Hedge funds deal in risk: it’s how they make money for their clients, it’s how they build and prosper. But while hedge funds and asset managers may be experts in managing financial risk, they must come to grasps with the new and evolving risk that threatens their entire business model: the risk of a hack.
Our fearless founder, Jamie, was recently interviewed by online magazine ThinkAdvisor, a self-described “thought leadership destination for financial advisors,” about what hedge funds must do to prepare for cybersecurity threats. Cybersecurity is a topic we at Exari are quite familiar with: our products are designed to provide the contract visibility financial firms need to prepare for and recover from hacks and breaches. We’ve written about it before and we’ll write about it again, as long as threats continue to jeopardize the information and wealth of companies and their clients.
As cyberattacks continue to evolve (see: the recent hack of up to 100 banks), it is increasingly difficult to remain ahead of the threat. The best way for financial firms to prepare is to know as much as they can before an attack occurs, both so that they know where their weaknesses are so they can be remediated, and so that recovery is a reality, not merely a plan. Indeed, FINRA’s executive vice president and chief information officer, Steve Randich, said at a cybersecurity conference held recently in New York by the Financial Industry Regulatory Authority (FINRA) and the Securities Industry and Financial Markets Association (SIFMA) that firms must accept “that breaches will happen,” and that they should focus “not just on prevention but the response” to cyberattacks.
Hedge funds and other financial institutions require complete contract visibility to combat cyberattack for three key reasons:
Firms must know where risk lives in their client contracts so that they know where to look to satisfy customer and regulator obligations in case of breach. After all, the firm’s response to a threat will depend on their contractual obligations to clients. In order not to expose themselves to the further risk, firms must be aware ahead of time of the level and timeframe necessary for disclosure in the case of breach. Firms must also be able to instantaneously assess the reach and consequences of a threat so they can avoid unnecessary – and potentially devastating – disclosures to clients and the public where they are confident the threat was benign.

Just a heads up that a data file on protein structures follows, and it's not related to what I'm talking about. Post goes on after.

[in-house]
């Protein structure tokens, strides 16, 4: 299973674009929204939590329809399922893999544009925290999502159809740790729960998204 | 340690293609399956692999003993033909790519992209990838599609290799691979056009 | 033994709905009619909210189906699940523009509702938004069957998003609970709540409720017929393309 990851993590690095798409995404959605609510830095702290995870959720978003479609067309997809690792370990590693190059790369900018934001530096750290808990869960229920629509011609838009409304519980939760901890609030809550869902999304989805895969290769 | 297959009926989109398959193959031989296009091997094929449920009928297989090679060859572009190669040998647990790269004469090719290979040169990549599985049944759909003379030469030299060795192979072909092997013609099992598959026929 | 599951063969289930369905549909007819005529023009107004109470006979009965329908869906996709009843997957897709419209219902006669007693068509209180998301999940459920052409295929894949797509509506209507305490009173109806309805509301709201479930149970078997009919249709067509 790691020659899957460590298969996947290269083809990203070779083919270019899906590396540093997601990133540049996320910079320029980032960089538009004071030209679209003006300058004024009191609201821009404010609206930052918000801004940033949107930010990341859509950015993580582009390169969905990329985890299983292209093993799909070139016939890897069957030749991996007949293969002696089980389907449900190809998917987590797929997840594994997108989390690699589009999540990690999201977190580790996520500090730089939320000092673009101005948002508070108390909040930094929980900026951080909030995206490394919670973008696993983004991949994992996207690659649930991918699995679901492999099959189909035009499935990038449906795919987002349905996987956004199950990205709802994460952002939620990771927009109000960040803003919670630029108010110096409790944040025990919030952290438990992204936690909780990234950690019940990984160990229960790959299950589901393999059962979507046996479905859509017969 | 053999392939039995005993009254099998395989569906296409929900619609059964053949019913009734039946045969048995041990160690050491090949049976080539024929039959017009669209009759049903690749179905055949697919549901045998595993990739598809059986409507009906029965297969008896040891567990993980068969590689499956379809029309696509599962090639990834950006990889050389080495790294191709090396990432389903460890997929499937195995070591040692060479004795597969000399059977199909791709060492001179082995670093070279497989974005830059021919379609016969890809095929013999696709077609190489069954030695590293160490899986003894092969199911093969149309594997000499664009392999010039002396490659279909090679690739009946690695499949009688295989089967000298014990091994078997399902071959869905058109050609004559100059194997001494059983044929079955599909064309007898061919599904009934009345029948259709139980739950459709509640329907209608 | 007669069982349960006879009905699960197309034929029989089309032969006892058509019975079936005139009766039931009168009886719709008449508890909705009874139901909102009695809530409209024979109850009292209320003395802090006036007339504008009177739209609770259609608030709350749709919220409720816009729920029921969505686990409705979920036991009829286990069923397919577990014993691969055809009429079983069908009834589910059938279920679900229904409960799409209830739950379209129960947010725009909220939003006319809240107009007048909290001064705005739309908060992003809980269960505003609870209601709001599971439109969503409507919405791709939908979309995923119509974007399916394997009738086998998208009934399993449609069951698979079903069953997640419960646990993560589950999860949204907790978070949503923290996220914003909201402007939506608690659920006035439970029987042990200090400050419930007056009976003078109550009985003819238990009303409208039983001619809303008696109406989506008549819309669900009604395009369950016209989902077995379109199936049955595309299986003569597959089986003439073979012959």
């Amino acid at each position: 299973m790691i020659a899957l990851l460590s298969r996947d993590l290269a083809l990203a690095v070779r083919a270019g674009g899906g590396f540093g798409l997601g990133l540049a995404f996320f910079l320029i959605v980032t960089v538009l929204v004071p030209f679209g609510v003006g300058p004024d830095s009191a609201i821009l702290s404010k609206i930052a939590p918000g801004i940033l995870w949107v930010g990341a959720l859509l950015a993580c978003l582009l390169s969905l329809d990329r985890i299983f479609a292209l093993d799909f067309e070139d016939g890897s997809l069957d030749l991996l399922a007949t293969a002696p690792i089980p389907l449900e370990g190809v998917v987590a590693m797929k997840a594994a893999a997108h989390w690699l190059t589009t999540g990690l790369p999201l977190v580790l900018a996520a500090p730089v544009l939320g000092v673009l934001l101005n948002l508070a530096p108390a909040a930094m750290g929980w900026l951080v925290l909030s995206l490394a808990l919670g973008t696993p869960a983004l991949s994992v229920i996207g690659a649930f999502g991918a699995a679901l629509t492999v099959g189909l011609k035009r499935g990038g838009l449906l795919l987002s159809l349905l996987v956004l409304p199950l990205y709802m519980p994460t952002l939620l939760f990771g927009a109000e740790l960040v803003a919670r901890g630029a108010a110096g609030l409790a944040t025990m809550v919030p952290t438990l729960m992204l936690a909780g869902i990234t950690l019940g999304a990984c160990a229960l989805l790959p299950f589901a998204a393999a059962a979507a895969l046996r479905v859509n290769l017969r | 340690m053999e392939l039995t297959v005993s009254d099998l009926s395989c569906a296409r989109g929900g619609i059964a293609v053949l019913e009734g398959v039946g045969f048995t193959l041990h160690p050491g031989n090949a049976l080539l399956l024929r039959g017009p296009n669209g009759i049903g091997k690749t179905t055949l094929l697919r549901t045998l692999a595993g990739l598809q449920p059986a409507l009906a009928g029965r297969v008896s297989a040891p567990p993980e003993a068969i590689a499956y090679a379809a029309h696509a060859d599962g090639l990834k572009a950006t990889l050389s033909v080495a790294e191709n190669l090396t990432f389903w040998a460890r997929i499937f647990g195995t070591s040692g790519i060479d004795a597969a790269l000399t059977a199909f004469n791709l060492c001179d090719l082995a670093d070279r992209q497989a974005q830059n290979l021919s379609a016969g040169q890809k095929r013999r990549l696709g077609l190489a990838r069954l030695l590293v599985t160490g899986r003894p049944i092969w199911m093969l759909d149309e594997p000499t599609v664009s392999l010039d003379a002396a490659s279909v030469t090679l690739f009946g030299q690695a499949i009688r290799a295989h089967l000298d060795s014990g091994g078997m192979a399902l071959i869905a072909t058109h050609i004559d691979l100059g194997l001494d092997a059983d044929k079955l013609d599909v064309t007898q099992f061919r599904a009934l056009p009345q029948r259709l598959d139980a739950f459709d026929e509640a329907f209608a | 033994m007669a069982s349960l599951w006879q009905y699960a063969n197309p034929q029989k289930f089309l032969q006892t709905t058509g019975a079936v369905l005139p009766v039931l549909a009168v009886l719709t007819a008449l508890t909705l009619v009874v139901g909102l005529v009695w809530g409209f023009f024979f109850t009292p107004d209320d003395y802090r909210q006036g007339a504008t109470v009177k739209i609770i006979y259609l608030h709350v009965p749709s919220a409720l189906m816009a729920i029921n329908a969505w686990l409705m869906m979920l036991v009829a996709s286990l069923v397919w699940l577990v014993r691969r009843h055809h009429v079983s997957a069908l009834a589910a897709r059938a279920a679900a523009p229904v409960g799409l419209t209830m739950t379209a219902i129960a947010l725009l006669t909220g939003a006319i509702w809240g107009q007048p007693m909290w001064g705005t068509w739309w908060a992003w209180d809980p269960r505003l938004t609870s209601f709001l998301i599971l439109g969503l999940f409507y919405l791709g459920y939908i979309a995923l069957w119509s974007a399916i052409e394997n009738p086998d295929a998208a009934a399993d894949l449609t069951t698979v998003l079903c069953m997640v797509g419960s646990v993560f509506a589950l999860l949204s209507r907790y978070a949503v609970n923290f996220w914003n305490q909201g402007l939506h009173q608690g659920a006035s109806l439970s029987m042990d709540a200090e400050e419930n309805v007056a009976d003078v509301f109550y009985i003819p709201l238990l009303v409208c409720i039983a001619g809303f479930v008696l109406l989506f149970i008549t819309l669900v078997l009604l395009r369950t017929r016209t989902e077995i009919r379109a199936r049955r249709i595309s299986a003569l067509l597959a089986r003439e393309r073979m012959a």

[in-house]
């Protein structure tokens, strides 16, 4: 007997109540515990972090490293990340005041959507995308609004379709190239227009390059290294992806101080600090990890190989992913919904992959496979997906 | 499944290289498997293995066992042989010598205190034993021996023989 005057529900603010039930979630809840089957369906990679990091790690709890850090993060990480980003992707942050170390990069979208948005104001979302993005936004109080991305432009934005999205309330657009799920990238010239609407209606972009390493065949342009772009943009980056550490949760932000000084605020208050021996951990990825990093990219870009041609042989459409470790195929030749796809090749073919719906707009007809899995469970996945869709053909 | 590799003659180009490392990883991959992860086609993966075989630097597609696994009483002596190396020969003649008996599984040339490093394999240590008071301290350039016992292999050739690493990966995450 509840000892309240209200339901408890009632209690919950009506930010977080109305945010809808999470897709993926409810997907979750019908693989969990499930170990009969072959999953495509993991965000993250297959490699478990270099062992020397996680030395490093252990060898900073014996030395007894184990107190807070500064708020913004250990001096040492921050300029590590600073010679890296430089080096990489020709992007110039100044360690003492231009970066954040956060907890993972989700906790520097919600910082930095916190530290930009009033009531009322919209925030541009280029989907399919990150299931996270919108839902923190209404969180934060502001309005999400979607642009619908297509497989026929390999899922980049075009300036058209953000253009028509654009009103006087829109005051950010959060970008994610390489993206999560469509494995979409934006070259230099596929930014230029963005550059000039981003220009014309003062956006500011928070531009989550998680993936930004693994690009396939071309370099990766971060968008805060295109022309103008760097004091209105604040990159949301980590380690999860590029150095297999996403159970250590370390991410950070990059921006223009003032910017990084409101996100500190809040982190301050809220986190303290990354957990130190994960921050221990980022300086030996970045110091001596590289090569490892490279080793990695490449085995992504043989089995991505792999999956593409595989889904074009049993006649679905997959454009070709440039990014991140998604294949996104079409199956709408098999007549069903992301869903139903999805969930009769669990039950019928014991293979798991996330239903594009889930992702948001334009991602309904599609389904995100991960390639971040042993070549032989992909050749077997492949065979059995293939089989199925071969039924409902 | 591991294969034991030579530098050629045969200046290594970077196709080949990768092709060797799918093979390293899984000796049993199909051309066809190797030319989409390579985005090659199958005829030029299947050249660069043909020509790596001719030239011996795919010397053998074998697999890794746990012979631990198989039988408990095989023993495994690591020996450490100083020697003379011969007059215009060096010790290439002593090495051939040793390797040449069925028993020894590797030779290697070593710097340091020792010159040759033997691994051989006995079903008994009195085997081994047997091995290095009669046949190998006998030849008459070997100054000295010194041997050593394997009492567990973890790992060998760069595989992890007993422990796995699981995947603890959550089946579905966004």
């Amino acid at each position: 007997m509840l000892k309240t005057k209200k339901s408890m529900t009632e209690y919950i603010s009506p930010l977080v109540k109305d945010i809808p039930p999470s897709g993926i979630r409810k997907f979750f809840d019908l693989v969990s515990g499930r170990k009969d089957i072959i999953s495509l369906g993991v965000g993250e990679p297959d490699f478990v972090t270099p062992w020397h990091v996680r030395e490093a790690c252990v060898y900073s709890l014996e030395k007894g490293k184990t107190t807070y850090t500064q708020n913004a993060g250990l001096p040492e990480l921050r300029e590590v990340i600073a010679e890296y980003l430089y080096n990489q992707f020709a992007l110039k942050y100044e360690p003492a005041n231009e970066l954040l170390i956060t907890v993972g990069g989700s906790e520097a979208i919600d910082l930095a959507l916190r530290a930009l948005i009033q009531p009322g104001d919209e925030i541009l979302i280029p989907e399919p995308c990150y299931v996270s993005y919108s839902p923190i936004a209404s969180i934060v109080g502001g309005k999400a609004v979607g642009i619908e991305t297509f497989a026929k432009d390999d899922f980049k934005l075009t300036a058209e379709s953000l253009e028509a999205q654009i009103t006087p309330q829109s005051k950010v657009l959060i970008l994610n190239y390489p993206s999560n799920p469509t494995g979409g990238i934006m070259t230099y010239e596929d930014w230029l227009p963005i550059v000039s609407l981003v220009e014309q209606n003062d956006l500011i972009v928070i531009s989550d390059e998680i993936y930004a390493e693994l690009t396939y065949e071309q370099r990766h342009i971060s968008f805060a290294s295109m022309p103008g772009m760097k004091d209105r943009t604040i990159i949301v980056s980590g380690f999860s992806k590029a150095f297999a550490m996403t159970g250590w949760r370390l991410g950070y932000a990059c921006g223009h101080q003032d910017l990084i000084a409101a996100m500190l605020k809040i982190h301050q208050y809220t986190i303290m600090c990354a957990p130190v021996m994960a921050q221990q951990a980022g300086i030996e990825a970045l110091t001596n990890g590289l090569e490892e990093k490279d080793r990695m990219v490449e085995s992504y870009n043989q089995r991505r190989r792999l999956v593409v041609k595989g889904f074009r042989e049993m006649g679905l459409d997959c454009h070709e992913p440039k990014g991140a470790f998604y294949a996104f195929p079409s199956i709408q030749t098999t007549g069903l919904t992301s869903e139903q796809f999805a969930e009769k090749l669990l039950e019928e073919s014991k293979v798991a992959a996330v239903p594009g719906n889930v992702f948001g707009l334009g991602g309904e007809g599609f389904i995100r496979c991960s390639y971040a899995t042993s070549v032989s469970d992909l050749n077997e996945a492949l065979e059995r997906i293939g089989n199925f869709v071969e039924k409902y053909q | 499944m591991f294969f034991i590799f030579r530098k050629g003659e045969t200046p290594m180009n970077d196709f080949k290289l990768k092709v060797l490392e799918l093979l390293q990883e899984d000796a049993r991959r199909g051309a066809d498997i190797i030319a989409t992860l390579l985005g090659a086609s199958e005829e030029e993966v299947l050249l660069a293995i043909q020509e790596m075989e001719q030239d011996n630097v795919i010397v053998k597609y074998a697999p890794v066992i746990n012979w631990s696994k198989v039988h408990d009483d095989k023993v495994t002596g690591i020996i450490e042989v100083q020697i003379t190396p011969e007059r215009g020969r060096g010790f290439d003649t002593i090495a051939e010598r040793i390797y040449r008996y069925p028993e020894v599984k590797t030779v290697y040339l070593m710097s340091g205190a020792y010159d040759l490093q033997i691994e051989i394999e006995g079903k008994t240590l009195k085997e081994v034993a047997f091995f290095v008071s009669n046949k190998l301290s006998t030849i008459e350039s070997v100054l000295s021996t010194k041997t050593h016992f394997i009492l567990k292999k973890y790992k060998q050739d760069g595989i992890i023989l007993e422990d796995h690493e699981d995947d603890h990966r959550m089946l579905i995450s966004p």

Firms must have full visibility into their supplier contracts, because no matter how well they may attempt to defend against hackers, the third parties they engage may not have such stalwart measures in place. Firms must be able to identify which of these vendors lack adequate data security, and fix the issue before it becomes as disaster. “You assured the investor you would meet all these levels of security,” says Jamie, “but if you now have a network of dozens of suppliers and they’re not under the same obligations, then you’re automatically in a precarious situation because you haven’t properly understood the weakest link.”
Regulators will come after un- or under-prepared firms. “Understanding the contracts with the investors tells the hedge fund what it has agreed to do,” according to Jamie. “Understanding the contracts with the suppliers tells it what it has passed down the line, and allows it to plug any gaps quickly before something bad happens.” This ability to quickly assess client obligations across hundreds or thousands of individual, negotiated contracts, can only come from having a Contract Lifecycle Management (CLM) system in place that collates all contracts and contract data in one central, searchable online repository so that the information firms need is just a few clicks away.